These examples of prominent intellectuals kept in a constant state of insecurity are part of the reason why Freedom House rates Morocco poorly, and why Reporters Without Borders’ 2015 report ranked the country 130th in terms of press freedom, trailing countries like Afghanistan and South Sudan.

Most Moroccan political prisoners are from the Rif region, where nationalist ambitions were evident in the many Rif flags at a May 2019 protest in front of parliament. Mothers of prisoners traveled hundreds of miles and converged in the streets, many wearing all black from head to toe. Although the police presence appeared to be minimal, cameramen from all sides took images continually.

Beginning on October 28, 2016, the killing of a fish vendor by police was the spark that led to a wave of protests unmatched since the 2011 Arab Spring. In more than 40 cities, protesters called for an end to repression in solidarity with the oppressed. On June 11, 2017 a million people marched for “freedom, dignity and social justice” and solidarity with Rif prisoners, particularly movement leader Nasser Zefzafi. In many cities, demonstrators also waved the flags of the Amazigh, Morocco’s Berber community.

At the far reaches of both European and Arabic civilizations, Morocco is a unique combination of historical survivalisms. Combined with stunning natural beauty in mountains, beaches, and deserts that have become exotic tourist destinations, Morocco is the most stable country in North Africa and a close USA ally against Islamic radicalism. On the surface, new train stations and modern airports stand beside modern highways and high speed trains. Luxurious villas and tourist resorts with beautiful pools and golf courses witness steady streams of expensive cars. Dozens of palaces adorn the countryside, but at least 15% of the population live in abject poverty. About forty percent of Moroccans live on less than four dollars a day. As the king’s autocratic decisions have become increasingly repressive, the country’s future stability becomes increasingly questionable. The monarchy responded to the 2011 Arab Spring by making limited reforms, but the new waves of protest in 2016 and 2017 have been met with harsh measures. The regime continues to divide Islamic opposition from leftists, thereby isolating key figures who can then be targeted without unified opposition. Whether or not its divide and rule strategy will succeed depends on many factors, none no more important than the multifarious opposition’s capability to unite into a powerful movement.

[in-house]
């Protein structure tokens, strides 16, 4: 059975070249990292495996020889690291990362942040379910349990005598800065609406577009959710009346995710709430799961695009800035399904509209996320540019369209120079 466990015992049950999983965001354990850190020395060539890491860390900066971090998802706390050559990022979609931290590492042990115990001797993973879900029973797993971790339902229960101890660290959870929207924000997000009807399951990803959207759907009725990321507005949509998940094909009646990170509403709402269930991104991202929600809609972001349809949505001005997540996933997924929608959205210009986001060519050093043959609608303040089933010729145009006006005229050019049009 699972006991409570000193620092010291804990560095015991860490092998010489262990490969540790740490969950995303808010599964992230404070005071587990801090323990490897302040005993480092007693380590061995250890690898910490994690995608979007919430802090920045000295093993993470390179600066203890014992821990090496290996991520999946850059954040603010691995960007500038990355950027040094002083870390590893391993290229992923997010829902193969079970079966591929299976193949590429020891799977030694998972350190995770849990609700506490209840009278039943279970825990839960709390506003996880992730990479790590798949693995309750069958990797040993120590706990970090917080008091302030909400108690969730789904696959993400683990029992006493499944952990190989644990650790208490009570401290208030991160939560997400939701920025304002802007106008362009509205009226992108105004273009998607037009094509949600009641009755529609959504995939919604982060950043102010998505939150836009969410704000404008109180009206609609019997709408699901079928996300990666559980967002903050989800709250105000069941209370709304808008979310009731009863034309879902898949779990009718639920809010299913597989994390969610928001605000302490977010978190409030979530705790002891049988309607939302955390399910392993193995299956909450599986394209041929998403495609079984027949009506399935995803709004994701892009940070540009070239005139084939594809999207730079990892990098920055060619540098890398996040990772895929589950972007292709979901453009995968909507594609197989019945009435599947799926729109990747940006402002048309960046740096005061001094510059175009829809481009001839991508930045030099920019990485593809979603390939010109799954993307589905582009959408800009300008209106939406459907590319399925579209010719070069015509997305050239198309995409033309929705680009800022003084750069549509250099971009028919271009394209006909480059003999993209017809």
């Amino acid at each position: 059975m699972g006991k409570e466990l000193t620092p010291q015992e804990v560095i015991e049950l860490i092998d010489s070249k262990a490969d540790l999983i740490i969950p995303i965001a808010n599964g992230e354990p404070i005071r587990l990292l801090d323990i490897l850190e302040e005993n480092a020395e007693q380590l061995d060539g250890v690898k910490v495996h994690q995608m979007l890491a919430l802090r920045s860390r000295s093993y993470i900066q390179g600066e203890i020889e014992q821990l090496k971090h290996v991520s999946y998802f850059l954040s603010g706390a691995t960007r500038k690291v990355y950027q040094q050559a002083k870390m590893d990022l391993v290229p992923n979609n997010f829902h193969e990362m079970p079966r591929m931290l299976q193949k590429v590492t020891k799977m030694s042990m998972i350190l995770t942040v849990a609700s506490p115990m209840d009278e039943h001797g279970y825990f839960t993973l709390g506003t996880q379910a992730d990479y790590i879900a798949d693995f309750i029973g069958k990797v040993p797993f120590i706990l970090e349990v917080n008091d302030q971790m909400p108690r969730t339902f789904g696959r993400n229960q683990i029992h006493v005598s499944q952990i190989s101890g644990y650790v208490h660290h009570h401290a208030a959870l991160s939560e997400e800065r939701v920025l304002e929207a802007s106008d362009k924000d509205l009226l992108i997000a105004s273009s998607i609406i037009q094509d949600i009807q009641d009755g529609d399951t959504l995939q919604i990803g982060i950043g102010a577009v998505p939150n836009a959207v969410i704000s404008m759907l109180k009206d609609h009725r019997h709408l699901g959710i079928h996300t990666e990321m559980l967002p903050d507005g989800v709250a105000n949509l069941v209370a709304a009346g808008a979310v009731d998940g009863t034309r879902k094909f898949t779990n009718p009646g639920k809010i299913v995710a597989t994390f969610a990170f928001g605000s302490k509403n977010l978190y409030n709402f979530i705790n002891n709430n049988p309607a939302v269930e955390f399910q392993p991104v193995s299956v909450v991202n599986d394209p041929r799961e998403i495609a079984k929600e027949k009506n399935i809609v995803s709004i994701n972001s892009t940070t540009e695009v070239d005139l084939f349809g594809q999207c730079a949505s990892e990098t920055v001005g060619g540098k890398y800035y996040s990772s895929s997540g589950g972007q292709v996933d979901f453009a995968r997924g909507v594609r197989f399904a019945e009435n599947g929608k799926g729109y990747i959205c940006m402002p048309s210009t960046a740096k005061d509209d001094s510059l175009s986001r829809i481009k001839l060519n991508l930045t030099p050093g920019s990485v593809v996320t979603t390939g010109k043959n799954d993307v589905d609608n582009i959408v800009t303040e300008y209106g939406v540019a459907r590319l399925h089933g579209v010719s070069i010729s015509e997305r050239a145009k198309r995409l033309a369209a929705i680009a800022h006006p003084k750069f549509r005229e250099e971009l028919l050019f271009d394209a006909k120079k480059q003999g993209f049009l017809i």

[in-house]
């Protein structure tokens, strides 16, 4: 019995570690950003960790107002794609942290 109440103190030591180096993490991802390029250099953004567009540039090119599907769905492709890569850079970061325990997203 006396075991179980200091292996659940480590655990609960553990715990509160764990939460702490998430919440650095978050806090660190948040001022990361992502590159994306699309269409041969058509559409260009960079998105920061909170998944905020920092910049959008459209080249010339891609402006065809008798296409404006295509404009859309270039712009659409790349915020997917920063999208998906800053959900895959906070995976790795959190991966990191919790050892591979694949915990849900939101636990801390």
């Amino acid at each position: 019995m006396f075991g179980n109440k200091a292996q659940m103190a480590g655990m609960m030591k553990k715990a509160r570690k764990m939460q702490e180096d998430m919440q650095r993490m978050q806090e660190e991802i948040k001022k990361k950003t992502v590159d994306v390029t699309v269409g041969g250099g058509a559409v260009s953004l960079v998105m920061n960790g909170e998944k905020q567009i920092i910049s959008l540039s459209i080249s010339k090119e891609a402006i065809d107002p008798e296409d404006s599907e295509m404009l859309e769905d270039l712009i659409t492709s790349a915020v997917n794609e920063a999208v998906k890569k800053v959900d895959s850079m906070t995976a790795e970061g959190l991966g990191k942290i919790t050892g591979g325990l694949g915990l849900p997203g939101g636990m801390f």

George Katsiaficas has been active in social movements since 1969 when he participated in the anti-Vietnam War movement. A target of the FBI’s COINTELPRO program (Counterintelligence), he was honored to be classified “Priority 1 ADEX”.  For 11 years, he worked in Ocean Beach, California (as described at the end of Andre Gorz’s book Ecology as Politics) in a radical countercultural community that fought against war.  After living in Berlin for 1 1/2 years and learning first-hand about the autonomous movement there, he wrote about that movement (The Subversion of Politics: European Autonomous Social Movements and the Decolonization of Everyday Life). For years, he was active for the cause of Palestinian rights. A graduate of MIT and UCSD (where he studied with Herbert Marcuse), he wrote his dissertation about the global movement of 1968 (published as The Imagination of the New Left: A Global Analysis of 1968). He has been teaching at Wentworth Institute of Technology in Boston. In 2001, he did research at the May 18 Institute at Chonnam National University in Kwangju South Korea, especially focusing on the 1980 uprising. For 6 six years, he was editor of New Political Science and brought many unknown issues into public view, with special issues on the Sudan and one on the Black Panther Party (published as a book by Routledge–Liberation, Imagination and the Black Panther Party–coedited with Kathleen Cleaver.) A peace advocate by nature, he is also unwilling to tolerate injustice and work incessantly for the realization of his ideals.


Protesters from the Rif movement ‘Hirak’ chant during a demonstration against corruption, repression and unemployment in the northern Moroccan town of Imzouren early in the morning of June 11, 2017. The neglected Rif region has been rocked by social unrest since the death in October of a fishmonger. Mouhcine Fikri, 31, was crushed in a rubbish truck as he protested against the seizure of swordfish caught out of season and his death has sparked fury and triggered nationwide protests / AFP PHOTO / FADEL SENNA

Moroccans protest prison sentences of anti-poverty activists